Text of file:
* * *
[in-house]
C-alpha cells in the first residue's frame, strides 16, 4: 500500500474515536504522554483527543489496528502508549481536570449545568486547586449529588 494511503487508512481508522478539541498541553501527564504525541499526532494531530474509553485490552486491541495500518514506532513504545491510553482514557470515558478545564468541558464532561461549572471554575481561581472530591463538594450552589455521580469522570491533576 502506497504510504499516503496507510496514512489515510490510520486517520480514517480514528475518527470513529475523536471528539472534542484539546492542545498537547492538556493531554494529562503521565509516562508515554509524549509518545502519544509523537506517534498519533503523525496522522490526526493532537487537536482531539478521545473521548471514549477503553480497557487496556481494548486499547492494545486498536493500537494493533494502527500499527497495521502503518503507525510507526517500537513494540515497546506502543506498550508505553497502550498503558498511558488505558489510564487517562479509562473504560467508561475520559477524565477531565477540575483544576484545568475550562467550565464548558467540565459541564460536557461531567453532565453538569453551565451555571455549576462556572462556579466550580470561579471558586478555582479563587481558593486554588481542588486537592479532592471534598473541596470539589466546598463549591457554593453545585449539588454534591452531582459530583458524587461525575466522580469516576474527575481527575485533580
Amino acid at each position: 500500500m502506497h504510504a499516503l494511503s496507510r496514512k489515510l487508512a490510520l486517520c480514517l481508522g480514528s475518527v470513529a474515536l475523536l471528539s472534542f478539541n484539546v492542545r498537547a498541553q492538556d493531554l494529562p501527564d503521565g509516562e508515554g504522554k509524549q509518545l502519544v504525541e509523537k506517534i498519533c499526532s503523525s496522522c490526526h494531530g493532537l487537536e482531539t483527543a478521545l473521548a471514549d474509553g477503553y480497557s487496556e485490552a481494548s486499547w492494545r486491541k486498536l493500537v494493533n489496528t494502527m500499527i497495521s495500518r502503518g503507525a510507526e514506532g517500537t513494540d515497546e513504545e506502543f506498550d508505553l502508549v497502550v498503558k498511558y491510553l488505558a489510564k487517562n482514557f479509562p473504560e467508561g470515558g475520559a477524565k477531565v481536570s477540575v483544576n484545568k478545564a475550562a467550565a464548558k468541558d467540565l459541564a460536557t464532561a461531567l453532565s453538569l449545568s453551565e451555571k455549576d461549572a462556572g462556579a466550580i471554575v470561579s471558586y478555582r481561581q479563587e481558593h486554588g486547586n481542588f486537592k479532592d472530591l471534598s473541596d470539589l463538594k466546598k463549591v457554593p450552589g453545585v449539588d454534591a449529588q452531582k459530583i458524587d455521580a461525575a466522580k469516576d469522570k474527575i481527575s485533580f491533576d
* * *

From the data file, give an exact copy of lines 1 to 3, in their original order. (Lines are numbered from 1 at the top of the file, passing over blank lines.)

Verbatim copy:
[in-house]
C-alpha cells in the first residue's frame, strides 16, 4: 500500500474515536504522554483527543489496528502508549481536570449545568486547586449529588 494511503487508512481508522478539541498541553501527564504525541499526532494531530474509553485490552486491541495500518514506532513504545491510553482514557470515558478545564468541558464532561461549572471554575481561581472530591463538594450552589455521580469522570491533576 502506497504510504499516503496507510496514512489515510490510520486517520480514517480514528475518527470513529475523536471528539472534542484539546492542545498537547492538556493531554494529562503521565509516562508515554509524549509518545502519544509523537506517534498519533503523525496522522490526526493532537487537536482531539478521545473521548471514549477503553480497557487496556481494548486499547492494545486498536493500537494493533494502527500499527497495521502503518503507525510507526517500537513494540515497546506502543506498550508505553497502550498503558498511558488505558489510564487517562479509562473504560467508561475520559477524565477531565477540575483544576484545568475550562467550565464548558467540565459541564460536557461531567453532565453538569453551565451555571455549576462556572462556579466550580470561579471558586478555582479563587481558593486554588481542588486537592479532592471534598473541596470539589466546598463549591457554593453545585449539588454534591452531582459530583458524587461525575466522580469516576474527575481527575485533580
Amino acid at each position: 500500500m502506497h504510504a499516503l494511503s496507510r496514512k489515510l487508512a490510520l486517520c480514517l481508522g480514528s475518527v470513529a474515536l475523536l471528539s472534542f478539541n484539546v492542545r498537547a498541553q492538556d493531554l494529562p501527564d503521565g509516562e508515554g504522554k509524549q509518545l502519544v504525541e509523537k506517534i498519533c499526532s503523525s496522522c490526526h494531530g493532537l487537536e482531539t483527543a478521545l473521548a471514549d474509553g477503553y480497557s487496556e485490552a481494548s486499547w492494545r486491541k486498536l493500537v494493533n489496528t494502527m500499527i497495521s495500518r502503518g503507525a510507526e514506532g517500537t513494540d515497546e513504545e506502543f506498550d508505553l502508549v497502550v498503558k498511558y491510553l488505558a489510564k487517562n482514557f479509562p473504560e467508561g470515558g475520559a477524565k477531565v481536570s477540575v483544576n484545568k478545564a475550562a467550565a464548558k468541558d467540565l459541564a460536557t464532561a461531567l453532565s453538569l449545568s453551565e451555571k455549576d461549572a462556572g462556579a466550580i471554575v470561579s471558586y478555582r481561581q479563587e481558593h486554588g486547586n481542588f486537592k479532592d472530591l471534598s473541596d470539589l463538594k466546598k463549591v457554593p450552589g453545585v449539588d454534591a449529588q452531582k459530583i458524587d455521580a461525575a466522580k469516576d469522570k474527575i481527575s485533580f491533576d